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Use tax-free plans to your advantage

Deciding upon the best way to invest for your retirement can be a taxing problem. Should you invest in RRSPS or TFSAs?

Both plans allow you to sock away cash for the future, but there are key differences in how the government taxes them. As the acronym suggests, tax free savings accounts allow you to put money away forever, without paying the government a tax. RRSPs (registered retirement savings plans), on the other hand, have an immediate tax-deferral.

So which savings plan is better? The truth is, neither. There are advantages to both depending upon your financial situation, your income and the future retirement you hope to have.

The idea behind an RRSP is that you save now and build a nest egg for yourself and at the same time, the government gives you a break when you file your income tax return. You pay no taxes now and the investment may help because you might even get a tax return with some cash on it.

The catch is that someday that tax deferral you benefitted from at the time of investment must be paid. The amount of the RRSP that is cashed in will be added to your income of that year, and you will be taxed according to whatever income bracket it puts you into. If on that day your retirement income is less, you can use those RRSP funds in an affordable way.

“The money you set aside will create wealth. As it grows and compounds, the interest you make replaces any dollars you take out of your RRSP account,” said Laszlo Szojka, a financial advisor for D.W. Good Investment.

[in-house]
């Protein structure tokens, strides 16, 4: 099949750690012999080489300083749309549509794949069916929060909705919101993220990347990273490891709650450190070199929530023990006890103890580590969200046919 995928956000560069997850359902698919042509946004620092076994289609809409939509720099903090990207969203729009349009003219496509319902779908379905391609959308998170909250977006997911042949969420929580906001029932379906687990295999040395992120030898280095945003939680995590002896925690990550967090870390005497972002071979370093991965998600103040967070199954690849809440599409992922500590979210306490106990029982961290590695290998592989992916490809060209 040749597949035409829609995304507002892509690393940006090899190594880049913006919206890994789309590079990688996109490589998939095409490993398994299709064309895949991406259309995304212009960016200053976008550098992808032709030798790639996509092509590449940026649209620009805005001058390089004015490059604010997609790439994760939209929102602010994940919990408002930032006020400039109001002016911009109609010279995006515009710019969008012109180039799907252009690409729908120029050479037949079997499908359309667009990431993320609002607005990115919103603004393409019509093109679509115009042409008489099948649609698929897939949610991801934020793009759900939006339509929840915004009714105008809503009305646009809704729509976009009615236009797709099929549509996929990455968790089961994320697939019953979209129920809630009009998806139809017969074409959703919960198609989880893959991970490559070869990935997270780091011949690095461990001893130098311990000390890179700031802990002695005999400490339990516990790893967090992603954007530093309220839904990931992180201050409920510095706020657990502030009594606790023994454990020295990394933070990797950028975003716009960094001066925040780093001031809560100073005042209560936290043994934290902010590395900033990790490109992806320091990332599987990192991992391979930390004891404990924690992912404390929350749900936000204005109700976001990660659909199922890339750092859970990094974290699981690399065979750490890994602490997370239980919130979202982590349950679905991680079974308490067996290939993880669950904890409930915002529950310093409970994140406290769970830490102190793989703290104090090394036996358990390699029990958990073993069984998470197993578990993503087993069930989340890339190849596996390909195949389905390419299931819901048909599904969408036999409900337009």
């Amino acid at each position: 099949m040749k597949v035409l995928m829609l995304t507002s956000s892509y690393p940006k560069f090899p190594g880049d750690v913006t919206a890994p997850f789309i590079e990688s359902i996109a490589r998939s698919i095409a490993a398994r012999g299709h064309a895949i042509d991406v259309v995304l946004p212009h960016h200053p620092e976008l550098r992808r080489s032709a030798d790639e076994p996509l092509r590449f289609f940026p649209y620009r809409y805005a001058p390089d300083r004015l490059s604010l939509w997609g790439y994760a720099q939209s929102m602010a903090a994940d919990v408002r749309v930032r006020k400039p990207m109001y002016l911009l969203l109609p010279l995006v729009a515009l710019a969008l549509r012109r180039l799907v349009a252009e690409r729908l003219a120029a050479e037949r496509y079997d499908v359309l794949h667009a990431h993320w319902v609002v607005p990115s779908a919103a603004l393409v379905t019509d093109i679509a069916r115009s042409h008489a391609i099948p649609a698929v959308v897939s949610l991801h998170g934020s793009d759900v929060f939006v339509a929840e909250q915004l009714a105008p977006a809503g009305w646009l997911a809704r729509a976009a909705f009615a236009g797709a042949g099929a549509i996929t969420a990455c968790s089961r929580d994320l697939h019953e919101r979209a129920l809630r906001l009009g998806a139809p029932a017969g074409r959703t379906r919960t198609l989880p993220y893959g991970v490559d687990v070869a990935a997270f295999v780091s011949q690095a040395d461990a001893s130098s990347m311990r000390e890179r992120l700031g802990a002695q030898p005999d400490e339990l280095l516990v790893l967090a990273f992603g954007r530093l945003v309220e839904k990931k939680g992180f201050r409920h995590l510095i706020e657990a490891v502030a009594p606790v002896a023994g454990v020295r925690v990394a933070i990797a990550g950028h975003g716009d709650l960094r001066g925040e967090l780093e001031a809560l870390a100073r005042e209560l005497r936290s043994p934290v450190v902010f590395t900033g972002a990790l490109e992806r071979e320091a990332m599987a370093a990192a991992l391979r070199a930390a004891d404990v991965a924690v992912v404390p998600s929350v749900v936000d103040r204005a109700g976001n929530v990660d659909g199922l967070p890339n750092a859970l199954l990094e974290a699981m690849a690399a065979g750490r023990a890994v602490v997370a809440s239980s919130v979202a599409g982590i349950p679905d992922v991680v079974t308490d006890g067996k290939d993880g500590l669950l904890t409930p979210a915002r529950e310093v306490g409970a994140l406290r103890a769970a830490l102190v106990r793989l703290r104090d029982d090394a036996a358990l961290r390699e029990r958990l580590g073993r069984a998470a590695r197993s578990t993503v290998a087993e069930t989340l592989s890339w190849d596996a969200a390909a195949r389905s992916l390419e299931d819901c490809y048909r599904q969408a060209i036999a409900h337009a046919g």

If you made a yearly contribution to RRSPs, Szojka suggests reversing it so that in retirement you get an annual income from that savings plan.

“You will pay taxes on it, but you will be in a lower tax bracket,” Szojka said, adding that the yearly withdrawal might be divided by 12 so that it becomes a monthly addition to your pension.

TFSAs are another tool that would-be investors can use. No taxes will ever need to be paid on these funds, but neither is there an advantage at the time of investment.

As with RRSPs, TFSAs must be registered with an investment broker or financial institution. The maximum annual contribution is $5,500. If you only invest a portion of that $5,000, you may carry the balance forward. For example, if you put $3,000 into a TFSA last year, this year you can add the $2,500 remainder to this year’s allowable contribution.

The money may be invested in the same funds you invest your RRSPs into, including bonds, mutual funds and mortgages. All compound increases will also be tax-free, even when you take the cash out.

The TFSA advantage doesn’t extend to financial failures. If your mutual funds tank, the losses from TFSAs cannot be claimed on your income tax return.

TFSAs make good emergency funds because of the tax-free advantage when they are cashed. If your income is reduced, if you need new winter tires or if you want to take a vacation, you may withdraw those funds without a tax penalty.

There are advantages to both plans. The ability to have ready cash, that is compounding and building funds for a rainy day is attractive, but so are the tax-deferral abilities of RRSPs. TFSAs allow a maximum contribution of $5,500. The maximum RRSP contribution for 2017 is 18 per cent of your 2016 income. If that 18 per cent allowable contribution is more than $5,500, you may be able to build your savings more quickly, while you realize a tax break now.

Susan Jones: Susan Jones has been a freelance writer for the St. Albert Gazette since 2009, following a 20-year career at the St. Albert Gazette. Susan writes about homes, gardens, community events and people.